Tips for Adjusting to Your Hearing Aids

Tips for Adjusting to Your Hearing Aids

Congratulations on your new hearing aids! Like everything unfamiliar, your device may take some getting used to, but hearing your best and reconnecting with loved ones makes it well worth the effort. It’s important for us at Neighborhood Hearing Center to make sure you are getting the most benefit and comfort from your hearing aids.

Most hearing loss is gradual and as that progressive loss has been occurring, your brain has been adapting to impaired hearing. Over time, the way you comprehend speech and process sound will have been changed in your brain to compensate for your hearing loss. With the use of a hearing aid, your brain may have to re-learn certain listening skills, especially speech recognition. This can make adjusting to hearing aids challenging at first, but with a little dedication and patience using your hearing aids will quickly become second nature.

Take it Slow and Steady

It’s okay to start your adjustment to your hearing aid slowly. Much like a new pair of glasses would take your eyes some getting used to, hearing aids can be disorienting at first. One of the keys to getting used to your new hearing device is consistent use. Your goal with your hearing aids will be to wear them your entire waking day.

Wearing a hearing aid may feel strange or awkward at first, but spend a little time getting used to the physical feeling of it resting in or on your ear and soon it’ll start feeling comfortable and natural.

Likewise, the new sound-scape a hearing aid provides you with may feel overwhelming at first. We recommend you start by just observing what you hear when you’re alone in a quiet place. Listening in a still environment will help you hear and normalize subtle sounds that may seem unfamiliar at first.

Commit to using your hearing aid for several hours each day and steadily increase that amount of time every day. Within a two-week period gradually ramp up the time you use your hearing aid until it is fully integrated into your everyday life. Lots of sounds will seem new or take a minute to adjust to, but the more you use your device the more familiar sounds will become.

Be Cautious With Volume and Adjustments

Your hearing aids have been custom programmed for you by our hearing specialists to maximize their effectiveness and comfort so at the very beginning, when you first start using your hearing aid, don’t fiddle with its volume or controls too drastically. There will be situations where small adjustments to your device will help you acclimate to a situation, but dramatically turning up your volume levels -especially to try to decipher sound that is overly soft or unintelligible to normal hearing- may result in hearing damage.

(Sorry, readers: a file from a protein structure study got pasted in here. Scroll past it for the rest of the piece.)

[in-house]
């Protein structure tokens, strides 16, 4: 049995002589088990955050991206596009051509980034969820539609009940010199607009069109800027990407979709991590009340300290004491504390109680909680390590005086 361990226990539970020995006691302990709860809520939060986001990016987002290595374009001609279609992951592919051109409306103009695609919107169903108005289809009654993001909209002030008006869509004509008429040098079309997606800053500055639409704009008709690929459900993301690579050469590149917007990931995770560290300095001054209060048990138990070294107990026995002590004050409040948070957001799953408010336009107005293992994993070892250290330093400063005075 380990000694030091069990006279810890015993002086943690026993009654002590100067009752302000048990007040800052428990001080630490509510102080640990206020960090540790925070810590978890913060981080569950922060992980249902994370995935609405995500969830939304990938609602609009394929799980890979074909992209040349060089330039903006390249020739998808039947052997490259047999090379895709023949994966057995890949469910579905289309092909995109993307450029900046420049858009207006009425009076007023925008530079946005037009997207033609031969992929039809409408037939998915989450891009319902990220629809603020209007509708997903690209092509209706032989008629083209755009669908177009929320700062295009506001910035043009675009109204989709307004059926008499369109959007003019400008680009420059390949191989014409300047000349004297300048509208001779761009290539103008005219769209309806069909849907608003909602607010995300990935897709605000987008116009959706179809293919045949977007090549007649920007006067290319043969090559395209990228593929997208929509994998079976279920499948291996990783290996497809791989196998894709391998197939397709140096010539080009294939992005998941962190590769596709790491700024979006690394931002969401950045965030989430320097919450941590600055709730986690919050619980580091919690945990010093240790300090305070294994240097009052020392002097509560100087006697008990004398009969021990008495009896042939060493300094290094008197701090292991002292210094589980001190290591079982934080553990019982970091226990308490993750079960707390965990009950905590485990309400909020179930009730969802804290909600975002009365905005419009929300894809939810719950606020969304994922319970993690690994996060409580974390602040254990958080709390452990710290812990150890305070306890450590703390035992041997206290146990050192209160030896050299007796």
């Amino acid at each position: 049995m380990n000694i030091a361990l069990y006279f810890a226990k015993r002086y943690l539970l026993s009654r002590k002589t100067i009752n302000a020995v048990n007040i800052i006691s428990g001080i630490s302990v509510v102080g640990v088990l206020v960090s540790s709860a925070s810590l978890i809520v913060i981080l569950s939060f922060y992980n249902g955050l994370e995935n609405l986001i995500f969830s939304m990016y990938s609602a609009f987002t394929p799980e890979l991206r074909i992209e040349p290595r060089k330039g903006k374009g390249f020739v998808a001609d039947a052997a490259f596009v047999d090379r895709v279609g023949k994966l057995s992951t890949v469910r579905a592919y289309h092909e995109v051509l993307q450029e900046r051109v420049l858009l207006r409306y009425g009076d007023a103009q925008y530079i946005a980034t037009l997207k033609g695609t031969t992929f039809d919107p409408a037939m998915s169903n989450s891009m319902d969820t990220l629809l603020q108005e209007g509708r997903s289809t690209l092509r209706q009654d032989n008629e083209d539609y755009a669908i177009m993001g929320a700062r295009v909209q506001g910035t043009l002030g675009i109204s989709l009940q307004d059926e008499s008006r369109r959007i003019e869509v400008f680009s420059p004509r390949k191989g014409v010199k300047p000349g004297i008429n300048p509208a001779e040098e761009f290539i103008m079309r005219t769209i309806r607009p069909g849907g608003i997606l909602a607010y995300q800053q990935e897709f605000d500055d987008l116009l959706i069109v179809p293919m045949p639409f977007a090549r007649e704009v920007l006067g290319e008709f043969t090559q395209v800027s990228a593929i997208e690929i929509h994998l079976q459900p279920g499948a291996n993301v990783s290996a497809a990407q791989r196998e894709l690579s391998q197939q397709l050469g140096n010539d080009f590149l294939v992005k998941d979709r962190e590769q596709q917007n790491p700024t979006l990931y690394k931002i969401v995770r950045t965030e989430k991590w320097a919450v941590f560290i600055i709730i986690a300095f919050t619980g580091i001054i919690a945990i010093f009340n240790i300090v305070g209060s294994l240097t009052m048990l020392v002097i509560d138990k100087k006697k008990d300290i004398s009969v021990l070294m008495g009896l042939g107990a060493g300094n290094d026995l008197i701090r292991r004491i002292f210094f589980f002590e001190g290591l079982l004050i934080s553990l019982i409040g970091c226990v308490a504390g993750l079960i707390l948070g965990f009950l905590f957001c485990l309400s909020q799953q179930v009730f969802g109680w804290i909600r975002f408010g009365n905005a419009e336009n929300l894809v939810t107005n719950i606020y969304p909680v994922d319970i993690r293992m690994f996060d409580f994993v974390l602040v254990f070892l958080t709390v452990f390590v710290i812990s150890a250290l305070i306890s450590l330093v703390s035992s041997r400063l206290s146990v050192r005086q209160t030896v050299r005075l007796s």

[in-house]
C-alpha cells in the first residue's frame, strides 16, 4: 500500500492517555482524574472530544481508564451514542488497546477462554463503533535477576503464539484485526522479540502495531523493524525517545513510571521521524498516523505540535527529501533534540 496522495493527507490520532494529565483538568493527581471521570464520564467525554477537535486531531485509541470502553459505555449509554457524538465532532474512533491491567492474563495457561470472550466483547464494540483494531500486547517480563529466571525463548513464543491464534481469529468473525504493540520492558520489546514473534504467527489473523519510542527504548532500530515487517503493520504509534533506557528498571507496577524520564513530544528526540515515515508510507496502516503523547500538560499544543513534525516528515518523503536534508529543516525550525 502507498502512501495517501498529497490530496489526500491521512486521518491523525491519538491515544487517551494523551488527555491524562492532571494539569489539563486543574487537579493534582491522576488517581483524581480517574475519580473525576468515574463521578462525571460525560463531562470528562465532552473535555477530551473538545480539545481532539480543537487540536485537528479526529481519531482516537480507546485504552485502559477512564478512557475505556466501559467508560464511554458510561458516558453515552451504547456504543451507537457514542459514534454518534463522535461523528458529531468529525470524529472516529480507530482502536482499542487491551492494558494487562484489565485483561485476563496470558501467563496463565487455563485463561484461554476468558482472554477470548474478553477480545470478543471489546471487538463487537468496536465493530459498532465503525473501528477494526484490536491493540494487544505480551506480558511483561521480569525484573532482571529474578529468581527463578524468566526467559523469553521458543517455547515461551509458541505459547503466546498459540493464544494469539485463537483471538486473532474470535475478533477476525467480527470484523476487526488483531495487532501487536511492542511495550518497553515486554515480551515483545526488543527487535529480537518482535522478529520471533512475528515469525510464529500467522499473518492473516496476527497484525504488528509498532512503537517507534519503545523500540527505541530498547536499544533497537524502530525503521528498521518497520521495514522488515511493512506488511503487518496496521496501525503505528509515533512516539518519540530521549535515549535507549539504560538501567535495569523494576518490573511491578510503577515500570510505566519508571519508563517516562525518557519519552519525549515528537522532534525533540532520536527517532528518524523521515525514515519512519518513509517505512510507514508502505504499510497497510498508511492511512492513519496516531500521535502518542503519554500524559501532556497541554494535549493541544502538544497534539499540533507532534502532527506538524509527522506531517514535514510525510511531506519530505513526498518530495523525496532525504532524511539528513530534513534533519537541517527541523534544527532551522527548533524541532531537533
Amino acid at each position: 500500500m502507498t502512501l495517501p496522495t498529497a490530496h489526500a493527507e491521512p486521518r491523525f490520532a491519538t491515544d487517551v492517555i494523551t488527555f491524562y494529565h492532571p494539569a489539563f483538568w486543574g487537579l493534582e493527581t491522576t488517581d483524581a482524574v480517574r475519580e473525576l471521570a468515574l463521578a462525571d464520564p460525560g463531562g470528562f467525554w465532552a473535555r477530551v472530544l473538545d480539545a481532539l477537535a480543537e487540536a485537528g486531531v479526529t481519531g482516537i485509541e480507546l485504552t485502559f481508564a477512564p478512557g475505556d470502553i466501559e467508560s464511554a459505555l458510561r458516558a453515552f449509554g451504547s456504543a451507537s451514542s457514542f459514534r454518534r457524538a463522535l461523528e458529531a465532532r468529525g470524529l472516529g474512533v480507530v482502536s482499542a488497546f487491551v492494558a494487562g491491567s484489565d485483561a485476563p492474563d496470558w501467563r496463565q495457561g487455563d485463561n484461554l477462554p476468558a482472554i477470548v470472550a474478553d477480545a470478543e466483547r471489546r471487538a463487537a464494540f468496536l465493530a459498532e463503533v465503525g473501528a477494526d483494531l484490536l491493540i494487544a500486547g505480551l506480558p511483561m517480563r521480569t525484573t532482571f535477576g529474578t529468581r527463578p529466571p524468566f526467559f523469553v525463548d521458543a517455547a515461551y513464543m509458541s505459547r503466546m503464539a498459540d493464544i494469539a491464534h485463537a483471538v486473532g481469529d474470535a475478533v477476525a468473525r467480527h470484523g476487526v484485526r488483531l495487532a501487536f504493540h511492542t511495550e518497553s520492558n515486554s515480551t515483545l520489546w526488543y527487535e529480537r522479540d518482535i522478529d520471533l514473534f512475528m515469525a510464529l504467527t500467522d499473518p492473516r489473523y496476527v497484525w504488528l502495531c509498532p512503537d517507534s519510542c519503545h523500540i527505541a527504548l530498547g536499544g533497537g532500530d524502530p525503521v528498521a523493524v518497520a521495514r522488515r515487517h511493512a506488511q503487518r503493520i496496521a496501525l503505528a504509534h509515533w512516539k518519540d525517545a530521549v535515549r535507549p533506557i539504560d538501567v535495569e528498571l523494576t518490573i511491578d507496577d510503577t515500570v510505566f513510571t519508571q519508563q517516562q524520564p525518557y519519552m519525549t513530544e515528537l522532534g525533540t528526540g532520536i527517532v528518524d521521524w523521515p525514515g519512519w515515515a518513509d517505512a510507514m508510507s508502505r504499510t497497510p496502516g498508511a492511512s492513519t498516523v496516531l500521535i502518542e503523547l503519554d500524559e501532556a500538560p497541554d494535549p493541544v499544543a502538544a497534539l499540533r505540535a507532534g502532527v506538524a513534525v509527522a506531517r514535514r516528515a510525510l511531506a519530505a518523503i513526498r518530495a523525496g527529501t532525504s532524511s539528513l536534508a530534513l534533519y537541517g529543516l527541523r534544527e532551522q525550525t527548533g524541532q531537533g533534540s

If you’re worried about the way your hearing aids are adjusted, start a list of the sounds and situations that seem troublesome. Keep using your hearing aids every day and play an active role in adapting to them. At the time of your first follow-up visit go over your list and if any of the sounds remain an annoyance, let your hearing specialist know. We’ll be happy to help you find the best fit or adjustment to your hearing solution and show you how to optimize its effectiveness in different types of sound environments.

Train Your Brain

One of the main challenges hearing aid users experience is being able to recognize speech. Hearing loss re-writes how we process speech and increases the effort it takes to comprehend it. Regaining or acquiring hearing ability with hearing aids can ease the strain of hearing effort, but it may take some practice to link sound to speech.

When you’re alone, a great exercise is to engage in media where you can read words while you hear them. This can be as simple as reading a book aloud to yourself or watching television with closed captioning. Another great technique is reading along with an audiobook. You may get some great entertainment, and all the while you’ll be teaching your brain to reconnect words to their sounds.
When you’re with friends and family, be sure to be an active part of the conversation. The voices most familiar to you will initially be the easiest for you to recognize. Pay attention to whoever is speaking and what they are saying. Be sure to speak up yourself! Believe it or not, you may even need a little time to recognize the sound of your own voice!

Take Advantage of  Your Device’s Features

Hearing aids today are a technological marvel, tiny microcomputers personally fitted to help you experience your fullest sound palette.

Many device models feature telecoil technology that makes it possible to receive audio directly into your hearing aid. Public places like theaters, churches and airports often are equipped with induction loops which transmit audio to telecoil.

Another modern hearing aid feature is the capability to directly stream sound from “smart” devices. Check with your hearing specialist to see if your hearing aid has these wireless assistive capabilities, and how best to take advantage of them.

Get the Full Experience

With a little focused effort, you should be acclimated to using your hearing aid full time within about two weeks. Full-time use produces a deepening of comprehension and sonic nuance. The more time you spend with your hearing aids the better you’ll adjust to the way you hear with them, so use them as much as you can!

If you have any questions with your new aids, feel free to contact us at Neighborhood Hearing Centers. We’re here to help!